Finally, Charlie Colvin, the city's
technical service engineer, apolo-
gized for his part in the promotion
of the system.
"Forgive me, I should have never
gotten you into this," Colvin said.
,"But now we see that there are peo-
ple who want Internet service. It's a
vital thing. And I wish that I had
been more diligent. But I took a lot
of people at their word for what they
were saying and they were being so
helpful in doing it, that's it's very
disappointing to me."


"We also picked up some more
volunteers and one more new foster
home, giving us two new fosters
since last month," said Martin.
"That Home Town Get Down" is
good exposure for us, and the com-
munity is very receptive."
Members will set up an adoption
booth during the Home Town Get
Down Fall Festival, 5 to 9 p.m.,
Oct. 28.
Martin also advised that there are
now 16 animals in foster care, three
more, than last month. Those ani-
mals 'include, five dogs, one cat and
10 kittens.
She added that there are currently
14 active foster homes, 10 inactive
foster homes.
Five foster homes had been re-
moved from the list, either because
they adopted the animals they were
fostering and didn't wish to foster
any more, or because they had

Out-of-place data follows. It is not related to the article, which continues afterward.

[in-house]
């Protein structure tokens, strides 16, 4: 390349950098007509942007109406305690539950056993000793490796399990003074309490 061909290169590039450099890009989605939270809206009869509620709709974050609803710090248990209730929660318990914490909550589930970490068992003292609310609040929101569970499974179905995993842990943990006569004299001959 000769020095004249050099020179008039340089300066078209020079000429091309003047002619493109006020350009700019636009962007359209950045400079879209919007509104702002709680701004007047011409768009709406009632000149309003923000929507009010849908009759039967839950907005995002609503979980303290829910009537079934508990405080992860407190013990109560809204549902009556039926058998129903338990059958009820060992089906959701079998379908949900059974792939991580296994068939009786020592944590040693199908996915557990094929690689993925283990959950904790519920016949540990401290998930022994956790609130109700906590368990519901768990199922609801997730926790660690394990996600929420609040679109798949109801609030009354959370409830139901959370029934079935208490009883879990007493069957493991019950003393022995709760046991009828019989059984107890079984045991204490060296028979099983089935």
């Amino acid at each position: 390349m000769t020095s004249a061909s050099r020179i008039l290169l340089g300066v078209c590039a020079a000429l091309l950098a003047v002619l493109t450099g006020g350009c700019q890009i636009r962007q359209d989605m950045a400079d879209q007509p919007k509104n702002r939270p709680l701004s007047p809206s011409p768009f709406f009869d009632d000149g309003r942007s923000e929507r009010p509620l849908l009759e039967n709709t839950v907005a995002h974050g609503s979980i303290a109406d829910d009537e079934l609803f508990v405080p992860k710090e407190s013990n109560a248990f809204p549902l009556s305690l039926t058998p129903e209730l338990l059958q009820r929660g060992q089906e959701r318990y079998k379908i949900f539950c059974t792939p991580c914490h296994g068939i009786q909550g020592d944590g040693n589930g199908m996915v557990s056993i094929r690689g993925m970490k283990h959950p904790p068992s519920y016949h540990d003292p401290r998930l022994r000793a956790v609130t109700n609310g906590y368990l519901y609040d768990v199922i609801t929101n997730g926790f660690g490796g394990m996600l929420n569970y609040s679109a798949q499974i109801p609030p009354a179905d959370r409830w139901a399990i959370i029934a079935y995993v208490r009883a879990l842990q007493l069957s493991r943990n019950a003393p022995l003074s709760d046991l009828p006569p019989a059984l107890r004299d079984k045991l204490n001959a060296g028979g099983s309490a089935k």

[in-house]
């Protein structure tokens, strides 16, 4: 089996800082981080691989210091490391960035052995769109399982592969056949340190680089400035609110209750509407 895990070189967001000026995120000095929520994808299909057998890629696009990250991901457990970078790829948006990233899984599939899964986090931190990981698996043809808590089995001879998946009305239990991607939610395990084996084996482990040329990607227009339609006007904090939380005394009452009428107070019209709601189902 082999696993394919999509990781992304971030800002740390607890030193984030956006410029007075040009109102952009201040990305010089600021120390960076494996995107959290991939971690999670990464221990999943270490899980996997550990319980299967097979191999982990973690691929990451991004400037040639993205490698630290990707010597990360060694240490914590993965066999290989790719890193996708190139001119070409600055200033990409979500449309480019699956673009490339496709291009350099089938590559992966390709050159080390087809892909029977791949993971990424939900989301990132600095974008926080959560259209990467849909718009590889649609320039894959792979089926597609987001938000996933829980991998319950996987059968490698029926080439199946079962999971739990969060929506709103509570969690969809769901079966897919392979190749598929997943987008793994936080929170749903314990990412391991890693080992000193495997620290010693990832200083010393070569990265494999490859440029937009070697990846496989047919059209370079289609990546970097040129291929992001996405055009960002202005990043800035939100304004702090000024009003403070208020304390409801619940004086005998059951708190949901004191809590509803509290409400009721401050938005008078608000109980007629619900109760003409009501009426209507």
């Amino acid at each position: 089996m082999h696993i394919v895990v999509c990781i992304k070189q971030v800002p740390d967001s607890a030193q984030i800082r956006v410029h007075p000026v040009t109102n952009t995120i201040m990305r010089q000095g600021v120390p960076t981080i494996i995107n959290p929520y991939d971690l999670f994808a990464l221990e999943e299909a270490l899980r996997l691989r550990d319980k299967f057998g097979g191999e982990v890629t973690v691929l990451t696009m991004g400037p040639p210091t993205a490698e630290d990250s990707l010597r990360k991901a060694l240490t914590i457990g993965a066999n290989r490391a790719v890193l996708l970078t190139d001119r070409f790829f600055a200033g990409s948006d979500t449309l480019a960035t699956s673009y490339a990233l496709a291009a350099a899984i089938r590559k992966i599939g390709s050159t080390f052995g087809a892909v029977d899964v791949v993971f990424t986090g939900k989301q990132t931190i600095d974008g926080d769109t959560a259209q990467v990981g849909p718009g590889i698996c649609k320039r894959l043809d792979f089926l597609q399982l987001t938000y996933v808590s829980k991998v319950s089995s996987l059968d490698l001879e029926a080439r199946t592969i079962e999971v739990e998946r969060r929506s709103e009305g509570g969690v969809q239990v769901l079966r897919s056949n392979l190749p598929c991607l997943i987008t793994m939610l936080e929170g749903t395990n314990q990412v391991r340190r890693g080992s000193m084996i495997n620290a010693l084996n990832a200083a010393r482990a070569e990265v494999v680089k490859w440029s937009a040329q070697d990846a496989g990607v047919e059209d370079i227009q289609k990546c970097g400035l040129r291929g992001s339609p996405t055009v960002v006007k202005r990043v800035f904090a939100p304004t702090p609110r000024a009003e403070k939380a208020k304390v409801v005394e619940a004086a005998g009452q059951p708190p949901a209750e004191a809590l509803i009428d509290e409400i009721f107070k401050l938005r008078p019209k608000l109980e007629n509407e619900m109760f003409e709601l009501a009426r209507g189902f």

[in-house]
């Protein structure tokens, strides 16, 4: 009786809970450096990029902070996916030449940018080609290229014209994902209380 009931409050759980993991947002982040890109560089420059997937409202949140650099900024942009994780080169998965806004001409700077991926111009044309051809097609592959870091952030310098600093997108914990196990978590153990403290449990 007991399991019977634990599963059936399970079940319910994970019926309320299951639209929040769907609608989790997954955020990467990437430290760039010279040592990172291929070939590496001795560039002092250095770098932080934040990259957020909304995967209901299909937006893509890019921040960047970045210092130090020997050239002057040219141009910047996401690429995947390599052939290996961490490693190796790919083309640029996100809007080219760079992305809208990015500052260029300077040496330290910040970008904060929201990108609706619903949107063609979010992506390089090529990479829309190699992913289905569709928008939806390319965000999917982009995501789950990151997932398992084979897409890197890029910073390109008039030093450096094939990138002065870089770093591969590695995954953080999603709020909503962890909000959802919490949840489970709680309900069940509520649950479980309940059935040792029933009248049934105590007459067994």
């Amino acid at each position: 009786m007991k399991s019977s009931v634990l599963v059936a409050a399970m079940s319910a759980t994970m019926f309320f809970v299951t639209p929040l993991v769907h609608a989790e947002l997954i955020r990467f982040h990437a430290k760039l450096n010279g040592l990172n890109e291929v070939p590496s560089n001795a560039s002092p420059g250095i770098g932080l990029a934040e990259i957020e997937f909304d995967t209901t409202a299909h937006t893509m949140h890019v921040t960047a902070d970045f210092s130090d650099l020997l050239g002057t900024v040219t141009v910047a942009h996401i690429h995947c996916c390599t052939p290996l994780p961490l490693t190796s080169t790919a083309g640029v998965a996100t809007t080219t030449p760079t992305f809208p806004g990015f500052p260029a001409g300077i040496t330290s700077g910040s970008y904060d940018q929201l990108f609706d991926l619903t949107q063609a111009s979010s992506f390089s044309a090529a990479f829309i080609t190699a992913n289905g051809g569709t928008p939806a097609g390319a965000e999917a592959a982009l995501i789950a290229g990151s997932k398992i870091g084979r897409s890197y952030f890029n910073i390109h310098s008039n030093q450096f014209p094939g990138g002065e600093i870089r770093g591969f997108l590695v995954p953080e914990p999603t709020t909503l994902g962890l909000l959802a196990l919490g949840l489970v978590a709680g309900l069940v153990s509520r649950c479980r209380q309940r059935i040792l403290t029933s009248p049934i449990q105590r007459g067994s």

moved out of the area.
In related news, President Caro-
line Carswell advised that Micco-
sukee United Methodist Church
would be hosting their annual Ba-
zaar Nov. 26, and that it was a
very popular and well attended
event.


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"That would be a great place for
us to set up an adoption booth,"
said Carswell. Since many mem-
bers have long been scheduled to
be out of town on the holiday, she
stressed the importance of obtain-
ing volunteers to run a booth dur-
ing the event.
"If we have someone who wants
to do it but doesn't know how to
run a booth, we'll train them before
hand," added Carswell.
Members have until the first
week of Nov. to respond to the in-
vitation to the event.
Those wishing to volunteer can
call Carswell at 997-4000.


-



Thomasville Stockyard is NOT

closed and is NOT closing

We have lowered our

commission from 4% to 2%
We thank you for your
business and your support




mp ivv vc- rvmimLJ* S i -IBr~e vijr atl.


*c UNni A IL11" V

YORHOECA AUETICE uASv.


.. .......1~Hooc~~C~girr)V


ancho Girande